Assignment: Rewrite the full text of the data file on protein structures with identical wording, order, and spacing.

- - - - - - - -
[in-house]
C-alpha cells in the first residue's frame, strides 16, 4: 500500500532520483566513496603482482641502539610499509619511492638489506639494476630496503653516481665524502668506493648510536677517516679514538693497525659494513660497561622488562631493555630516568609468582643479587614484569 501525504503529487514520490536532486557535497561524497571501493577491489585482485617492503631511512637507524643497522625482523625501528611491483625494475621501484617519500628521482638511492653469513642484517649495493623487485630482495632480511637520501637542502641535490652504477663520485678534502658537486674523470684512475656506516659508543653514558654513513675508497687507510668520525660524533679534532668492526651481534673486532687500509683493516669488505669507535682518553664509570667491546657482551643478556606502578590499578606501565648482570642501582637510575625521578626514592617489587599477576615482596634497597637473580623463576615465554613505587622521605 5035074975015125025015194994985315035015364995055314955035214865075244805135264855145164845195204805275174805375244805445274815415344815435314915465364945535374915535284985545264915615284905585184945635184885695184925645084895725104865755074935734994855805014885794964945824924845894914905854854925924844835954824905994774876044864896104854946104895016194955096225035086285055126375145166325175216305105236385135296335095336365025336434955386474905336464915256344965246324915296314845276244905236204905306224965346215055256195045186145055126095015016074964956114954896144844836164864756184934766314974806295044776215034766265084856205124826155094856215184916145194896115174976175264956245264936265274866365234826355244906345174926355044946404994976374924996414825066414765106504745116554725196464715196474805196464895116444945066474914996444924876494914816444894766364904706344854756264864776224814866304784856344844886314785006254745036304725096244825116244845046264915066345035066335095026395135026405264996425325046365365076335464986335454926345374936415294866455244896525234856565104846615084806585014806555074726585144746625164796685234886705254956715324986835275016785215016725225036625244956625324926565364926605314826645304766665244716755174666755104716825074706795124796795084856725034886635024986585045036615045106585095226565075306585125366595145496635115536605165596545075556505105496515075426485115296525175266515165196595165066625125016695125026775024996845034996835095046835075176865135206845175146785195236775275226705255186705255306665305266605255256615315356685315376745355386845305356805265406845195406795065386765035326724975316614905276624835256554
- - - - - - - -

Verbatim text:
[in-house]
C-alpha cells in the first residue's frame, strides 16, 4: 500500500532520483566513496603482482641502539610499509619511492638489506639494476630496503653516481665524502668506493648510536677517516679514538693497525659494513660497561622488562631493555630516568609468582643479587614484569 501525504503529487514520490536532486557535497561524497571501493577491489585482485617492503631511512637507524643497522625482523625501528611491483625494475621501484617519500628521482638511492653469513642484517649495493623487485630482495632480511637520501637542502641535490652504477663520485678534502658537486674523470684512475656506516659508543653514558654513513675508497687507510668520525660524533679534532668492526651481534673486532687500509683493516669488505669507535682518553664509570667491546657482551643478556606502578590499578606501565648482570642501582637510575625521578626514592617489587599477576615482596634497597637473580623463576615465554613505587622521605 5035074975015125025015194994985315035015364995055314955035214865075244805135264855145164845195204805275174805375244805445274815415344815435314915465364945535374915535284985545264915615284905585184945635184885695184925645084895725104865755074935734994855805014885794964945824924845894914905854854925924844835954824905994774876044864896104854946104895016194955096225035086285055126375145166325175216305105236385135296335095336365025336434955386474905336464915256344965246324915296314845276244905236204905306224965346215055256195045186145055126095015016074964956114954896144844836164864756184934766314974806295044776215034766265084856205124826155094856215184916145194896115174976175264956245264936265274866365234826355244906345174926355044946404994976374924996414825066414765106504745116554725196464715196474805196464895116444945066474914996444924876494914816444894766364904706344854756264864776224814866304784856344844886314785006254745036304725096244825116244845046264915066345035066335095026395135026405264996425325046365365076335464986335454926345374936415294866455244896525234856565104846615084806585014806555074726585144746625164796685234886705254956715324986835275016785215016725225036625244956625324926565364926605314826645304766665244716755174666755104716825074706795124796795084856725034886635024986585045036615045106585095226565075306585125366595145496635115536605165596545075556505105496515075426485115296525175266515165196595165066625125016695125026775024996845034996835095046835075176865135206845175146785195236775275226705255186705255306665305266605255256615315356685315376745355386845305356805265406845195406795065386765035326724975316614905276624835256554